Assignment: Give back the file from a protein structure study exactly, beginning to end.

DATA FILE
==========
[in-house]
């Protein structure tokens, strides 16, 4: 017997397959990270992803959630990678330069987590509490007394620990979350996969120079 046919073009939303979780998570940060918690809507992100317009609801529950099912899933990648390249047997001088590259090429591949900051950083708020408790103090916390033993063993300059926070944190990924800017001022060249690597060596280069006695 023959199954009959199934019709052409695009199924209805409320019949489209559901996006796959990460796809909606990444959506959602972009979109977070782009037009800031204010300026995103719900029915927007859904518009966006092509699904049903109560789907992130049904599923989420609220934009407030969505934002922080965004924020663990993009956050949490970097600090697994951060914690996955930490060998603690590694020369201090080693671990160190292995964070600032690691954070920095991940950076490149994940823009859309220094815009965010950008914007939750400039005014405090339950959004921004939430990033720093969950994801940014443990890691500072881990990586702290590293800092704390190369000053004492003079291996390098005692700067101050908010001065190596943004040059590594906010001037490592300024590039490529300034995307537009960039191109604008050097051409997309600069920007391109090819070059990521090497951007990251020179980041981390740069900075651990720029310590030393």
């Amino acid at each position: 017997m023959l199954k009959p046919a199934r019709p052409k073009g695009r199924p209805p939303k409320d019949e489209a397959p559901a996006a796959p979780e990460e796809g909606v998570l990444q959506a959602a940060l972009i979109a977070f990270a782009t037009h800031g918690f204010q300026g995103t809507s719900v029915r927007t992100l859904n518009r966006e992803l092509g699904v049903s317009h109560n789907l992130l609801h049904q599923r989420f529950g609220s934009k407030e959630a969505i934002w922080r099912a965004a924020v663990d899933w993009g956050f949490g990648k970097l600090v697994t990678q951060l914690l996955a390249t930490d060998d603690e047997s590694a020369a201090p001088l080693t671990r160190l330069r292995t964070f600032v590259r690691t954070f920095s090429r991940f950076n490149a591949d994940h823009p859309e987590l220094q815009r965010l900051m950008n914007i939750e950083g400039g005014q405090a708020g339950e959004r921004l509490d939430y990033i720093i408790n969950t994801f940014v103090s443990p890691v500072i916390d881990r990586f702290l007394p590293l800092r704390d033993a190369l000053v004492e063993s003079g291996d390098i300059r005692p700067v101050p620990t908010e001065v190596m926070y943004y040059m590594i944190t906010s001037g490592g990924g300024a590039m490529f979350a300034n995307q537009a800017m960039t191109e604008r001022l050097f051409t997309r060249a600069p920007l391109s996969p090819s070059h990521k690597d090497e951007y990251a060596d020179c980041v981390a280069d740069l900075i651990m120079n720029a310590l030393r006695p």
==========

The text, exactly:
[in-house]
């Protein structure tokens, strides 16, 4: 017997397959990270992803959630990678330069987590509490007394620990979350996969120079 046919073009939303979780998570940060918690809507992100317009609801529950099912899933990648390249047997001088590259090429591949900051950083708020408790103090916390033993063993300059926070944190990924800017001022060249690597060596280069006695 023959199954009959199934019709052409695009199924209805409320019949489209559901996006796959990460796809909606990444959506959602972009979109977070782009037009800031204010300026995103719900029915927007859904518009966006092509699904049903109560789907992130049904599923989420609220934009407030969505934002922080965004924020663990993009956050949490970097600090697994951060914690996955930490060998603690590694020369201090080693671990160190292995964070600032690691954070920095991940950076490149994940823009859309220094815009965010950008914007939750400039005014405090339950959004921004939430990033720093969950994801940014443990890691500072881990990586702290590293800092704390190369000053004492003079291996390098005692700067101050908010001065190596943004040059590594906010001037490592300024590039490529300034995307537009960039191109604008050097051409997309600069920007391109090819070059990521090497951007990251020179980041981390740069900075651990720029310590030393």
């Amino acid at each position: 017997m023959l199954k009959p046919a199934r019709p052409k073009g695009r199924p209805p939303k409320d019949e489209a397959p559901a996006a796959p979780e990460e796809g909606v998570l990444q959506a959602a940060l972009i979109a977070f990270a782009t037009h800031g918690f204010q300026g995103t809507s719900v029915r927007t992100l859904n518009r966006e992803l092509g699904v049903s317009h109560n789907l992130l609801h049904q599923r989420f529950g609220s934009k407030e959630a969505i934002w922080r099912a965004a924020v663990d899933w993009g956050f949490g990648k970097l600090v697994t990678q951060l914690l996955a390249t930490d060998d603690e047997s590694a020369a201090p001088l080693t671990r160190l330069r292995t964070f600032v590259r690691t954070f920095s090429r991940f950076n490149a591949d994940h823009p859309e987590l220094q815009r965010l900051m950008n914007i939750e950083g400039g005014q405090a708020g339950e959004r921004l509490d939430y990033i720093i408790n969950t994801f940014v103090s443990p890691v500072i916390d881990r990586f702290l007394p590293l800092r704390d033993a190369l000053v004492e063993s003079g291996d390098i300059r005692p700067v101050p620990t908010e001065v190596m926070y943004y040059m590594i944190t906010s001037g490592g990924g300024a590039m490529f979350a300034n995307q537009a800017m960039t191109e604008r001022l050097f051409t997309r060249a600069p920007l391109s996969p090819s070059h990521k690597d090497e951007y990251a060596d020179c980041v981390a280069d740069l900075i651990m120079n720029a310590l030393r006695p």